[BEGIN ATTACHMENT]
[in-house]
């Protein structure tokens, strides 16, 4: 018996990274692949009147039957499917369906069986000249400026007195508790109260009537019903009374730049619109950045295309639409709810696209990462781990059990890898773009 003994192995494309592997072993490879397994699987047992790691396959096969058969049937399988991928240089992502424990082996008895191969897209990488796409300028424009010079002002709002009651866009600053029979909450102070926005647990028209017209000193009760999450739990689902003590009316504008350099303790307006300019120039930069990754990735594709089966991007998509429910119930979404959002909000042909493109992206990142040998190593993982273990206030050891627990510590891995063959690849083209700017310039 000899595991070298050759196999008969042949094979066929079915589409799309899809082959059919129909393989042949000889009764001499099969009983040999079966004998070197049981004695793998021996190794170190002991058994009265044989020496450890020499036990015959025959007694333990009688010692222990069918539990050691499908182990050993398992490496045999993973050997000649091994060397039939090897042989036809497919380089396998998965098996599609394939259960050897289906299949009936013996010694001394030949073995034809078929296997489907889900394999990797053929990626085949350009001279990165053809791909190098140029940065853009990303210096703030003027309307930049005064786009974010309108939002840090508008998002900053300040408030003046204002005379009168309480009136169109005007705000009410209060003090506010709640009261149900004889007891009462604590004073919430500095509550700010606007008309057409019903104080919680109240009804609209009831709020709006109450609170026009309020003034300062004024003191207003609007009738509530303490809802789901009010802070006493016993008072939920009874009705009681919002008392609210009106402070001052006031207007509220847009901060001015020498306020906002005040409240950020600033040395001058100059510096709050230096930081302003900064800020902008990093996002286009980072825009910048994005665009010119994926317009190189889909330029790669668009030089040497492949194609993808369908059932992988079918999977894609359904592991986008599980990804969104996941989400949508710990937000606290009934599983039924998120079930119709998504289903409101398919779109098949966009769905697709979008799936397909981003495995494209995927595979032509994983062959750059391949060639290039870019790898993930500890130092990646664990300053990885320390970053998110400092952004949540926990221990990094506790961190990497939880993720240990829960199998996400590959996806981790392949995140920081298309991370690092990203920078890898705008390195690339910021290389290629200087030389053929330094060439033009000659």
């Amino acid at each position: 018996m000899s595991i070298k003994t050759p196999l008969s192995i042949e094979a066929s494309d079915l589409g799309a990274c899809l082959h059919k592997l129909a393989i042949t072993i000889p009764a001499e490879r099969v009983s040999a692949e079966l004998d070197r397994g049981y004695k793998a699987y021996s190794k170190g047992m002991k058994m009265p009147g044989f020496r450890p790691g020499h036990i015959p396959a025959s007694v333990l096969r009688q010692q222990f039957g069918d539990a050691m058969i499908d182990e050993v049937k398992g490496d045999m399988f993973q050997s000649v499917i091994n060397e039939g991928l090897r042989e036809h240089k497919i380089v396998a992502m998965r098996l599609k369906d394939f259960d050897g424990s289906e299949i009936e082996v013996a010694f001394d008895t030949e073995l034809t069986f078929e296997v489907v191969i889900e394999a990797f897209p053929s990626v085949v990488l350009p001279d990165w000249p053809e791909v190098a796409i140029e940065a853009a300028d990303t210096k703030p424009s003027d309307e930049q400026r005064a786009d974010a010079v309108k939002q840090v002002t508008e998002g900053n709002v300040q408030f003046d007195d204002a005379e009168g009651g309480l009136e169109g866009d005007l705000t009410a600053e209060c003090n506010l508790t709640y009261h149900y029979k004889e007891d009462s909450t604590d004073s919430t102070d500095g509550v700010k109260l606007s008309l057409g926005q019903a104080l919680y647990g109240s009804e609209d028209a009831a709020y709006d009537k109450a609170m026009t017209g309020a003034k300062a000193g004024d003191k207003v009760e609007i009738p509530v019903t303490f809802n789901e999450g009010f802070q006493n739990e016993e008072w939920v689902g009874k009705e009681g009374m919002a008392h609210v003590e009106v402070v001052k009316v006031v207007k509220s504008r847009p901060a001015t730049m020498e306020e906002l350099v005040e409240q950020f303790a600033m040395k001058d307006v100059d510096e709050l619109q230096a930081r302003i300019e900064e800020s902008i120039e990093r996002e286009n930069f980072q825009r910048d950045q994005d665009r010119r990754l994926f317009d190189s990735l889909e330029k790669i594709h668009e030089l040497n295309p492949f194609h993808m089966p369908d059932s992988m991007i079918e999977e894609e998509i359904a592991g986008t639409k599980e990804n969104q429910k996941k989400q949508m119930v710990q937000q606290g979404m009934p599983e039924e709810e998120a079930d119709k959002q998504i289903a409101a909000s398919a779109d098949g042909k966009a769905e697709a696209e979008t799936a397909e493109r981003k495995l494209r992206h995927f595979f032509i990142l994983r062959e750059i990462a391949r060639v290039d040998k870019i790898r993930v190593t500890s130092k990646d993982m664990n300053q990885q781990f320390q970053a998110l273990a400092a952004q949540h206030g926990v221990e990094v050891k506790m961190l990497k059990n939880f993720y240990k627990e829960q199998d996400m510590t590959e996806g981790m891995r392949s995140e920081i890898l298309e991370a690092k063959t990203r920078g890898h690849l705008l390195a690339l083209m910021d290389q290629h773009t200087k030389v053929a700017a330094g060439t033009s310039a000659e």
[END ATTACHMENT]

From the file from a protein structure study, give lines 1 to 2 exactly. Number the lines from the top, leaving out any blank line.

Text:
[in-house]
């Protein structure tokens, strides 16, 4: 018996990274692949009147039957499917369906069986000249400026007195508790109260009537019903009374730049619109950045295309639409709810696209990462781990059990890898773009 003994192995494309592997072993490879397994699987047992790691396959096969058969049937399988991928240089992502424990082996008895191969897209990488796409300028424009010079002002709002009651866009600053029979909450102070926005647990028209017209000193009760999450739990689902003590009316504008350099303790307006300019120039930069990754990735594709089966991007998509429910119930979404959002909000042909493109992206990142040998190593993982273990206030050891627990510590891995063959690849083209700017310039 000899595991070298050759196999008969042949094979066929079915589409799309899809082959059919129909393989042949000889009764001499099969009983040999079966004998070197049981004695793998021996190794170190002991058994009265044989020496450890020499036990015959025959007694333990009688010692222990069918539990050691499908182990050993398992490496045999993973050997000649091994060397039939090897042989036809497919380089396998998965098996599609394939259960050897289906299949009936013996010694001394030949073995034809078929296997489907889900394999990797053929990626085949350009001279990165053809791909190098140029940065853009990303210096703030003027309307930049005064786009974010309108939002840090508008998002900053300040408030003046204002005379009168309480009136169109005007705000009410209060003090506010709640009261149900004889007891009462604590004073919430500095509550700010606007008309057409019903104080919680109240009804609209009831709020709006109450609170026009309020003034300062004024003191207003609007009738509530303490809802789901009010802070006493016993008072939920009874009705009681919002008392609210009106402070001052006031207007509220847009901060001015020498306020906002005040409240950020600033040395001058100059510096709050230096930081302003900064800020902008990093996002286009980072825009910048994005665009010119994926317009190189889909330029790669668009030089040497492949194609993808369908059932992988079918999977894609359904592991986008599980990804969104996941989400949508710990937000606290009934599983039924998120079930119709998504289903409101398919779109098949966009769905697709979008799936397909981003495995494209995927595979032509994983062959750059391949060639290039870019790898993930500890130092990646664990300053990885320390970053998110400092952004949540926990221990990094506790961190990497939880993720240990829960199998996400590959996806981790392949995140920081298309991370690092990203920078890898705008390195690339910021290389290629200087030389053929330094060439033009000659």